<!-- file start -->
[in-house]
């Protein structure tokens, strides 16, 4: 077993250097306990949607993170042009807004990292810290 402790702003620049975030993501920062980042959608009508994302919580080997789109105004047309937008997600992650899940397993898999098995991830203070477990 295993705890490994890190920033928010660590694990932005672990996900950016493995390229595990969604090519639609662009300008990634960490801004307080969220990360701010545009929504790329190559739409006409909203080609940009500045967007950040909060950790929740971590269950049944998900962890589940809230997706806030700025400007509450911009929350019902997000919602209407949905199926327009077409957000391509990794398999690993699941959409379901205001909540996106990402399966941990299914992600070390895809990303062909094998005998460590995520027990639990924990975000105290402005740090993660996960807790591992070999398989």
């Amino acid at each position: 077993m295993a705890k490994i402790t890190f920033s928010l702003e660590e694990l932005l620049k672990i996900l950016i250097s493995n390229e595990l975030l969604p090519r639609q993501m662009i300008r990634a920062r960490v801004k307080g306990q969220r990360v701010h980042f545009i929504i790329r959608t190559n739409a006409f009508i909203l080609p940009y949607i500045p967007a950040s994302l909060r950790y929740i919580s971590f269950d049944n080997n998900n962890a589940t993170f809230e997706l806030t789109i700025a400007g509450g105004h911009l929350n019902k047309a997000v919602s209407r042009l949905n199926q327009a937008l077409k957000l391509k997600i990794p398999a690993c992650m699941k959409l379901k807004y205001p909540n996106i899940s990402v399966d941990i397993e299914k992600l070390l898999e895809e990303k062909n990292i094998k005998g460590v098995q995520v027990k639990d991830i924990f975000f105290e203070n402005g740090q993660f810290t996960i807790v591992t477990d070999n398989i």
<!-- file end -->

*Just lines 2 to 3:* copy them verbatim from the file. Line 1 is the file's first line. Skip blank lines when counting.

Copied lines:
């Protein structure tokens, strides 16, 4: 077993250097306990949607993170042009807004990292810290 402790702003620049975030993501920062980042959608009508994302919580080997789109105004047309937008997600992650899940397993898999098995991830203070477990 295993705890490994890190920033928010660590694990932005672990996900950016493995390229595990969604090519639609662009300008990634960490801004307080969220990360701010545009929504790329190559739409006409909203080609940009500045967007950040909060950790929740971590269950049944998900962890589940809230997706806030700025400007509450911009929350019902997000919602209407949905199926327009077409957000391509990794398999690993699941959409379901205001909540996106990402399966941990299914992600070390895809990303062909094998005998460590995520027990639990924990975000105290402005740090993660996960807790591992070999398989």
């Amino acid at each position: 077993m295993a705890k490994i402790t890190f920033s928010l702003e660590e694990l932005l620049k672990i996900l950016i250097s493995n390229e595990l975030l969604p090519r639609q993501m662009i300008r990634a920062r960490v801004k307080g306990q969220r990360v701010h980042f545009i929504i790329r959608t190559n739409a006409f009508i909203l080609p940009y949607i500045p967007a950040s994302l909060r950790y929740i919580s971590f269950d049944n080997n998900n962890a589940t993170f809230e997706l806030t789109i700025a400007g509450g105004h911009l929350n019902k047309a997000v919602s209407r042009l949905n199926q327009a937008l077409k957000l391509k997600i990794p398999a690993c992650m699941k959409l379901k807004y205001p909540n996106i899940s990402v399966d941990i397993e299914k992600l070390l898999e895809e990303k062909n990292i094998k005998g460590v098995q995520v027990k639990d991830i924990f975000f105290e203070n402005g740090q993660f810290t996960i807790v591992t477990d070999n398989i």